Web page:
Three Simple Ways to Tackle Depression

A friend of mine has recently shared an interesting article on the psychological costs of doing a PhD. In a nutshell, according to numerous studies, many PhD students suffer from depression, anxiety, and uncertainty.

These things are familiar to me. The point, however, is not whether one experiences them or not. Arguably, the above feelings are common among many people – not just students – living in the super-fast urbanized environment full of stress. The point is how to handle these negative moments.

In my opinion, there are three simple yet effective strategies for this.

Strategy 1: WORK

Just get your ass working. There are always things to be done. Whining is counter-productive. OK, you can keep on whining and work at the same time. As a result, not only will you get a result (please excuse my tautology), but the negative mindset will fade away.

Strategy 2: WORK OUT

Best thing to do by far. Down and depressed? Do 50 push-ups, will you? It will take just a minute of your precious time, for Christ sake. See how you feel after that. As an alternative, consider regular sports activities – or just walking in the morning.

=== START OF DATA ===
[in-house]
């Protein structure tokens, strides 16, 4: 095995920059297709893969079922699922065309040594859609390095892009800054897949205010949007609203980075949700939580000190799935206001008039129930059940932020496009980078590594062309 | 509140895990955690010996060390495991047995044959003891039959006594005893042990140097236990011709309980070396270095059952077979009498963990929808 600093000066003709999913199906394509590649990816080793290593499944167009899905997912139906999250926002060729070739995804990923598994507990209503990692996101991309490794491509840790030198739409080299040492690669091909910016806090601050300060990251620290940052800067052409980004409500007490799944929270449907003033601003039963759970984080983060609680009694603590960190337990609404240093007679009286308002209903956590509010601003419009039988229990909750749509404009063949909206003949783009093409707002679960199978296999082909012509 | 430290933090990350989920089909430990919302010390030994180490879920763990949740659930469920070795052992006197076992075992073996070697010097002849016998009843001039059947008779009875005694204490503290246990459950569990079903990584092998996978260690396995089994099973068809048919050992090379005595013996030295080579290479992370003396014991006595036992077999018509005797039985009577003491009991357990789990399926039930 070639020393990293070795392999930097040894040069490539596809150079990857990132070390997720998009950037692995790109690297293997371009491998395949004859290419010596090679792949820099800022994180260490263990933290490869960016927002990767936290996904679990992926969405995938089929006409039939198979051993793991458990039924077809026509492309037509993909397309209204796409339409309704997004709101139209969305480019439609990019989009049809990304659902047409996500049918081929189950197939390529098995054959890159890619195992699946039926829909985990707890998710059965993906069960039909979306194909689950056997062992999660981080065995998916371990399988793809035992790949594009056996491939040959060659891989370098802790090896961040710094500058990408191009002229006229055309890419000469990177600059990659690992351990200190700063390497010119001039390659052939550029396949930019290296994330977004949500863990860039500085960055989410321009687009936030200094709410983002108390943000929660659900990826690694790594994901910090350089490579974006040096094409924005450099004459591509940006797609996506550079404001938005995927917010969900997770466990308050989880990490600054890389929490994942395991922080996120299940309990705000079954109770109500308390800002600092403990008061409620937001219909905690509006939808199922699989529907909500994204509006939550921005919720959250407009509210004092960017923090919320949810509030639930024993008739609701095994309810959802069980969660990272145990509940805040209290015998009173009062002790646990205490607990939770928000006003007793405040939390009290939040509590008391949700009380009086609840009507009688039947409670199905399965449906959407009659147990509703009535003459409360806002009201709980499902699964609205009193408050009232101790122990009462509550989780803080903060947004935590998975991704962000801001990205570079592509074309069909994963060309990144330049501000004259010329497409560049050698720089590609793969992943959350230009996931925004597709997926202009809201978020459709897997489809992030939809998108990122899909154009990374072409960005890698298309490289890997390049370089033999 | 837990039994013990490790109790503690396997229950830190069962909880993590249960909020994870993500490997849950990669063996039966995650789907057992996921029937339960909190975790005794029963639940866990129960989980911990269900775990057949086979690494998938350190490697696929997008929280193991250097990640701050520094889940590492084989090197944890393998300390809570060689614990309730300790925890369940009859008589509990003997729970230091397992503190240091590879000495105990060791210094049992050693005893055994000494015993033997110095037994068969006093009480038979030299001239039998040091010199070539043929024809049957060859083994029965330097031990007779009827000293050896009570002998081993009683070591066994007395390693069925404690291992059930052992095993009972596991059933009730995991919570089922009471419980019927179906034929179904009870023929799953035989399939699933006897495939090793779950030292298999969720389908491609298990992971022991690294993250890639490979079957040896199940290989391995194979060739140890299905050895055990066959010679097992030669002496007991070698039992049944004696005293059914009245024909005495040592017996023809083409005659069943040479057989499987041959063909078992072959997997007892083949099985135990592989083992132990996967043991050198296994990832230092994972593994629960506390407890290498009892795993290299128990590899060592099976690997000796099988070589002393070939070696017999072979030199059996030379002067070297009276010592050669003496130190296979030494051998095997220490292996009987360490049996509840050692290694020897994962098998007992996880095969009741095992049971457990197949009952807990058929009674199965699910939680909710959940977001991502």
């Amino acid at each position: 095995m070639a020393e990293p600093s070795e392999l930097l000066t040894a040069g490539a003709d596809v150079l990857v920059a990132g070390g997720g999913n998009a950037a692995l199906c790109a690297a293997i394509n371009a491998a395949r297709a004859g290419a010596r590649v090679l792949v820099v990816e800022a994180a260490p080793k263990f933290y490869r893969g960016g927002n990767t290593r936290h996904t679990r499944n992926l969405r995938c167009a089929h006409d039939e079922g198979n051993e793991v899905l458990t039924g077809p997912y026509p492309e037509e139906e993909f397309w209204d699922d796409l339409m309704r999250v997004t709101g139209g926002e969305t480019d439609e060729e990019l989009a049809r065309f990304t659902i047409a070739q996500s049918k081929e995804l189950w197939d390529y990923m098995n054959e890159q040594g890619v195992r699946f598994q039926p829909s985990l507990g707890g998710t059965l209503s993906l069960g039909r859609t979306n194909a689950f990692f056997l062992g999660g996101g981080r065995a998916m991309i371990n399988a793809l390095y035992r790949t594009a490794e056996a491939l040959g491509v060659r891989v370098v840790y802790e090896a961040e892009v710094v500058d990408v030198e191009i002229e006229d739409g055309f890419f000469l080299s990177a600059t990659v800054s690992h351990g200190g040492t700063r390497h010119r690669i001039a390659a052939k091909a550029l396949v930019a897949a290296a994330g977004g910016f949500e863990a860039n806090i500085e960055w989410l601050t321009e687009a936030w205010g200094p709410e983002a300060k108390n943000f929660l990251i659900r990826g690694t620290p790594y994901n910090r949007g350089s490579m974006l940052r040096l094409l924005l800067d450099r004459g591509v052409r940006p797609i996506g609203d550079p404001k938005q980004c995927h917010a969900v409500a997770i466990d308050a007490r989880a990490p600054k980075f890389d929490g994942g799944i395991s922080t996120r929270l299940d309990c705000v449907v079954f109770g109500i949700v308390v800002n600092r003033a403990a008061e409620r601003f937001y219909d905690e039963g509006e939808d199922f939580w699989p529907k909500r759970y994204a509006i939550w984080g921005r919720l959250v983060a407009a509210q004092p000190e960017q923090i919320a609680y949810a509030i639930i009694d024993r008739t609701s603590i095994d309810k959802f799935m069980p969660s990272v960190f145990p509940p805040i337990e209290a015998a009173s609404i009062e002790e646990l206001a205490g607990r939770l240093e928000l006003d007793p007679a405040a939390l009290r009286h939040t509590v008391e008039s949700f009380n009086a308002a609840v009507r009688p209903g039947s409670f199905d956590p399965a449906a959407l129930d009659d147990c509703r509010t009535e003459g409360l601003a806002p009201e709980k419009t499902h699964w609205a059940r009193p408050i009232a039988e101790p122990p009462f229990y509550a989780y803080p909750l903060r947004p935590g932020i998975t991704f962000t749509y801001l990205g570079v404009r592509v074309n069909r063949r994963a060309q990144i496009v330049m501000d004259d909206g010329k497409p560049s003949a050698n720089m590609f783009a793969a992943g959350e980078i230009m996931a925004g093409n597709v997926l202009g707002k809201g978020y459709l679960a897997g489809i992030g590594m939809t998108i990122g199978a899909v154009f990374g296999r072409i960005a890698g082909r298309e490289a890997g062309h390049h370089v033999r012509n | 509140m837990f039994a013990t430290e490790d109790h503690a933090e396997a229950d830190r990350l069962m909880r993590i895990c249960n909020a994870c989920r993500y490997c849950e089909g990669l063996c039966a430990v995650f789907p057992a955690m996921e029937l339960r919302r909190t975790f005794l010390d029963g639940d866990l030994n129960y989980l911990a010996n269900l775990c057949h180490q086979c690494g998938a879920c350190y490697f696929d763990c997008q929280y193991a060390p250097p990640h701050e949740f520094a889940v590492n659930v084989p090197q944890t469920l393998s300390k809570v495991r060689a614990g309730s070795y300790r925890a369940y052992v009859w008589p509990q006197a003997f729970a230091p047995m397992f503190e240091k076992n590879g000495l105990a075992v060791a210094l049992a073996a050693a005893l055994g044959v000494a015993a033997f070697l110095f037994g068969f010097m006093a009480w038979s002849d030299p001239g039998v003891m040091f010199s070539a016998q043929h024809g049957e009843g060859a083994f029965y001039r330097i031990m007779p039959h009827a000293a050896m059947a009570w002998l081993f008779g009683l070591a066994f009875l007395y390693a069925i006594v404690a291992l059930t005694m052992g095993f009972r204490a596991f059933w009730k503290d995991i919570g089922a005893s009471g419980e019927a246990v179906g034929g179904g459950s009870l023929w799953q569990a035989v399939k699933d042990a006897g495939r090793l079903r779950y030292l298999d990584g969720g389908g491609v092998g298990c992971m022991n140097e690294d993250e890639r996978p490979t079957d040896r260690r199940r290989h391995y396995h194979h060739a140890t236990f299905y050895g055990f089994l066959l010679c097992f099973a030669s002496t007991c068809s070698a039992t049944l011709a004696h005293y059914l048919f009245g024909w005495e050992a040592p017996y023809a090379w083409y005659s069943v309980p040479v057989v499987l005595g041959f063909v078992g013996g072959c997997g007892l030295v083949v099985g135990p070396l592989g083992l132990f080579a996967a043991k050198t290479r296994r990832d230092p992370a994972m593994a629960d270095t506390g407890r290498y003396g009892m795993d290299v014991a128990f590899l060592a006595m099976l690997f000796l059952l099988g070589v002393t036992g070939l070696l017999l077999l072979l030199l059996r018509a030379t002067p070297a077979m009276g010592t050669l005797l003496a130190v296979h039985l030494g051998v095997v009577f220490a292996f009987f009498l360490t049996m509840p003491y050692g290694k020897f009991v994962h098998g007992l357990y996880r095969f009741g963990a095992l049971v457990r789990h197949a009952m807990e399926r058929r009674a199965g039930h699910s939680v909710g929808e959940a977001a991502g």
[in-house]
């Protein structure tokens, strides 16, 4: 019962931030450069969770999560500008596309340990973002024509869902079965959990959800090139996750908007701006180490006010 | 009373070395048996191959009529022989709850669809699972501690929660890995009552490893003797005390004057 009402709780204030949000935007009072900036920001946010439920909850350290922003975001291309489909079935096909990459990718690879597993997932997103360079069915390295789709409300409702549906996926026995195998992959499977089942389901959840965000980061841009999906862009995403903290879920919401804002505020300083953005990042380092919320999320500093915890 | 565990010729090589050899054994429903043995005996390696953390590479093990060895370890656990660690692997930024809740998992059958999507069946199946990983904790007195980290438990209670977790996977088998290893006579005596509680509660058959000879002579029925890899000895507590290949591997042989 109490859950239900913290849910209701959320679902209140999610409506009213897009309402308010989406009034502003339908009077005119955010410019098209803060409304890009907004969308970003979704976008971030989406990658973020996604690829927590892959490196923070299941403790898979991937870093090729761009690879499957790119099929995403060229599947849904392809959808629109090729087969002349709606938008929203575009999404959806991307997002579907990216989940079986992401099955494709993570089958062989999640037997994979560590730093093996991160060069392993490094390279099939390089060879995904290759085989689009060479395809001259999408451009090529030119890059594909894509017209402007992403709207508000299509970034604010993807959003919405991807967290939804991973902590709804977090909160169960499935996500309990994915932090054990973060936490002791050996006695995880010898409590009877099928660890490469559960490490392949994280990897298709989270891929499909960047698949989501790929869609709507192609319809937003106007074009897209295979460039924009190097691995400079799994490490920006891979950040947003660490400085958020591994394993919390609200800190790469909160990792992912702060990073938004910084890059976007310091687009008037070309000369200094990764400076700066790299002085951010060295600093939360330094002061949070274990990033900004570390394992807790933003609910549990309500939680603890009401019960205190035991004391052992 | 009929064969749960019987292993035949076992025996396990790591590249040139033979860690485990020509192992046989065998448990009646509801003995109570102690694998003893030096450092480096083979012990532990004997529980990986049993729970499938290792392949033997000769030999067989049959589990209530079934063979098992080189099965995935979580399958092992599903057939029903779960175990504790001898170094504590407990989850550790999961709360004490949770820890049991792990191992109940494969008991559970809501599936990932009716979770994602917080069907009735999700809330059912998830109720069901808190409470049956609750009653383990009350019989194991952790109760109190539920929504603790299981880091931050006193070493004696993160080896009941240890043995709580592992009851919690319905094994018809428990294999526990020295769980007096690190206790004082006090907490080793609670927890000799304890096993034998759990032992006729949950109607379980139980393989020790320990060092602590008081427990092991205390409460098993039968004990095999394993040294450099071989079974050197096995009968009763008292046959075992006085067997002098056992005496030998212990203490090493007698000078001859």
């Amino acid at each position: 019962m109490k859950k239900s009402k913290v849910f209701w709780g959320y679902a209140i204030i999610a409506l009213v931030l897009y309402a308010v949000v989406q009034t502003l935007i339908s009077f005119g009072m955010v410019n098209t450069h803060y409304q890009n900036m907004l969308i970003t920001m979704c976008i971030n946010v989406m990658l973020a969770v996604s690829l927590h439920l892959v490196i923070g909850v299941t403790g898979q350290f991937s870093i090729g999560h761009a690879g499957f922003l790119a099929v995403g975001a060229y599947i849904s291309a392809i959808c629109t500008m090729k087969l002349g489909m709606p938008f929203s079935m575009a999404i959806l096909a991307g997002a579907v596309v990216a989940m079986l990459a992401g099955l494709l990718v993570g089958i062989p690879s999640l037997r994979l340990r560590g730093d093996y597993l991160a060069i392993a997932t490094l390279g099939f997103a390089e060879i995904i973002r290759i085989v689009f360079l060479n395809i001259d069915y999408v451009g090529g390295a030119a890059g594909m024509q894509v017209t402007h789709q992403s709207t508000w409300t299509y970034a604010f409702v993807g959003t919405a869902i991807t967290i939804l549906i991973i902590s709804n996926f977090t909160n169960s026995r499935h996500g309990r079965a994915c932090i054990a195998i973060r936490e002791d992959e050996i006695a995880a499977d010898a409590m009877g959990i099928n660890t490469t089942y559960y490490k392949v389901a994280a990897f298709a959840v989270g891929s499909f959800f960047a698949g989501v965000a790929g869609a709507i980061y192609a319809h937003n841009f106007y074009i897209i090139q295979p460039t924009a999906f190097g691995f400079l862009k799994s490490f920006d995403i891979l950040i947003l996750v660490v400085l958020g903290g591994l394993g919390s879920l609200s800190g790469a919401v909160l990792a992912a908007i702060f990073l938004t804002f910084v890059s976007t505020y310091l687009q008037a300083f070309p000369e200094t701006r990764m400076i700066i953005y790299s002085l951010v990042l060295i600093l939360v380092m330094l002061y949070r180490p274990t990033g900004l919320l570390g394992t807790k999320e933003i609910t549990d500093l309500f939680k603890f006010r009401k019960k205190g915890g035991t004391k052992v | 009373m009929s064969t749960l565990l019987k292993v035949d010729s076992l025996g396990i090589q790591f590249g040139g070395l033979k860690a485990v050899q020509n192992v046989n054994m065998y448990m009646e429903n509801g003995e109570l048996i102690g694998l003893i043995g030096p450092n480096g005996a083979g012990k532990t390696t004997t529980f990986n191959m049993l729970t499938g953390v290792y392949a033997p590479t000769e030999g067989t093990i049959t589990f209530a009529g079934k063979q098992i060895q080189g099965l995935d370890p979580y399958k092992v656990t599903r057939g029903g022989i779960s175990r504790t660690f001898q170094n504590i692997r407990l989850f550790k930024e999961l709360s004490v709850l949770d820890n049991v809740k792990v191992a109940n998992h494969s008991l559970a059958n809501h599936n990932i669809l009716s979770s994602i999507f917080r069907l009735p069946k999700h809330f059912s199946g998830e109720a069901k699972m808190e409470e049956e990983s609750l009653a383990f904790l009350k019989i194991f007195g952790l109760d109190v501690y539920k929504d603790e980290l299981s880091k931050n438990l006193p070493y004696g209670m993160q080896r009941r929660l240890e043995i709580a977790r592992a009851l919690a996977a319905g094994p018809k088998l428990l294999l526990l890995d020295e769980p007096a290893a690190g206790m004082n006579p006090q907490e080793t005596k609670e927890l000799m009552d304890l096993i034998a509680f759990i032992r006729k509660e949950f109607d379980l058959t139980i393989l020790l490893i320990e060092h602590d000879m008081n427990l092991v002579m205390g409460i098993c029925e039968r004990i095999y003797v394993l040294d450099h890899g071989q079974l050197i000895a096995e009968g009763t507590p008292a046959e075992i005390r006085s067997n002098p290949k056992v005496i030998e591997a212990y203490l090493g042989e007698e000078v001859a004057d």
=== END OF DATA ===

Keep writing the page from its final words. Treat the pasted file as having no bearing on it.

Strategy 3: WORK AND WORK OUT

Combination of 1 and 2 (in any order). I usually prefer working out first, and then work. Physical followed by mental. However, so many people, so many tastes. Find out what works for you.

As Carlos Castaneda put it, it takes the same amount of energy to be happy or unhappy.

We always have a choice.

The Best Way To Avoid Problems

Life has three rules, according to Dan Millman: paradox, humor, and change.

Indeed, life is full of paradoxes. Which are paradoxes at first sight only, but are grains of wisdom at a closer look.

We all hear that prevention is better than cure. Long-term investment is better that immediate fire-fighting. Being proactive is better than being reactive. From this I formulate one of my favorite paradoxes:

The best way to avoid problems is to create them. 

How come?

I think most of the people have a patient mentality. We realize we have serious problems once confronted with challenges we cannot ignore. And even then, we prefer quick fixes to sustainable solutions.

What is the opposite of the patient mentality? That of a student. Meaning not going to school (though that doesn’t hurt), but creating your own challenges, formulating tasks and setting goals that require high concentration and effort.

Such challenges must be tough enough to keep you focused, determined, and alert.

Build a relationship. Contribute to a community. Move to another country. Change your profession. You name it.

And here is the thing. If you consciously create these “problems”, if you keep the fire burning, life will bring less or zero misfortune. Why should it, if you’re already busy sorting out your stuff? 🙂